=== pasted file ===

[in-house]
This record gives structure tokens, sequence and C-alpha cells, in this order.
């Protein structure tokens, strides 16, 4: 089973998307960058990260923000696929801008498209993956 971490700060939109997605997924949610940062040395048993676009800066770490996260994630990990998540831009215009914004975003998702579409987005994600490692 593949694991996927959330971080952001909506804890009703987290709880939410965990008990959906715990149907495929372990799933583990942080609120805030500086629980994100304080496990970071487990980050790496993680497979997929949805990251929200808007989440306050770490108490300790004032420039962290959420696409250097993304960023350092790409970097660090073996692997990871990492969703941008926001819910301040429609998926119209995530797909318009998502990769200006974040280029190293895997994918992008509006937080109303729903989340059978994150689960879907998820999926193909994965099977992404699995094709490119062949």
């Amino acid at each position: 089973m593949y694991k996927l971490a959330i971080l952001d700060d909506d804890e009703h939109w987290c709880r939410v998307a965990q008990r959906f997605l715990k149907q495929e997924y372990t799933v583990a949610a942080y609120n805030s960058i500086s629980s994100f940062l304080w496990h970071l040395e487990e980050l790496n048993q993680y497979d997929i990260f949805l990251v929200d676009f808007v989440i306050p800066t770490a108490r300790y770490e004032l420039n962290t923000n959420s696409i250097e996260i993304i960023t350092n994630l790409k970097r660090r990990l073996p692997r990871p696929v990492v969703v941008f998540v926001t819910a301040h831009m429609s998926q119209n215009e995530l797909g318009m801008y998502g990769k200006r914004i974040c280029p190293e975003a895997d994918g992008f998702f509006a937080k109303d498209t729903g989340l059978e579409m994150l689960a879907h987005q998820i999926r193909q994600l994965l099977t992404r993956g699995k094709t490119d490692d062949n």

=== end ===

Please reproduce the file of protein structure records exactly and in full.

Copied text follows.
[in-house]
This record gives structure tokens, sequence and C-alpha cells, in this order.
């Protein structure tokens, strides 16, 4: 089973998307960058990260923000696929801008498209993956 971490700060939109997605997924949610940062040395048993676009800066770490996260994630990990998540831009215009914004975003998702579409987005994600490692 593949694991996927959330971080952001909506804890009703987290709880939410965990008990959906715990149907495929372990799933583990942080609120805030500086629980994100304080496990970071487990980050790496993680497979997929949805990251929200808007989440306050770490108490300790004032420039962290959420696409250097993304960023350092790409970097660090073996692997990871990492969703941008926001819910301040429609998926119209995530797909318009998502990769200006974040280029190293895997994918992008509006937080109303729903989340059978994150689960879907998820999926193909994965099977992404699995094709490119062949």
């Amino acid at each position: 089973m593949y694991k996927l971490a959330i971080l952001d700060d909506d804890e009703h939109w987290c709880r939410v998307a965990q008990r959906f997605l715990k149907q495929e997924y372990t799933v583990a949610a942080y609120n805030s960058i500086s629980s994100f940062l304080w496990h970071l040395e487990e980050l790496n048993q993680y497979d997929i990260f949805l990251v929200d676009f808007v989440i306050p800066t770490a108490r300790y770490e004032l420039n962290t923000n959420s696409i250097e996260i993304i960023t350092n994630l790409k970097r660090r990990l073996p692997r990871p696929v990492v969703v941008f998540v926001t819910a301040h831009m429609s998926q119209n215009e995530l797909g318009m801008y998502g990769k200006r914004i974040c280029p190293e975003a895997d994918g992008f998702f509006a937080k109303d498209t729903g989340l059978e579409m994150l689960a879907h987005q998820i999926r193909q994600l994965l099977t992404r993956g699995k094709t490119d490692d062949n």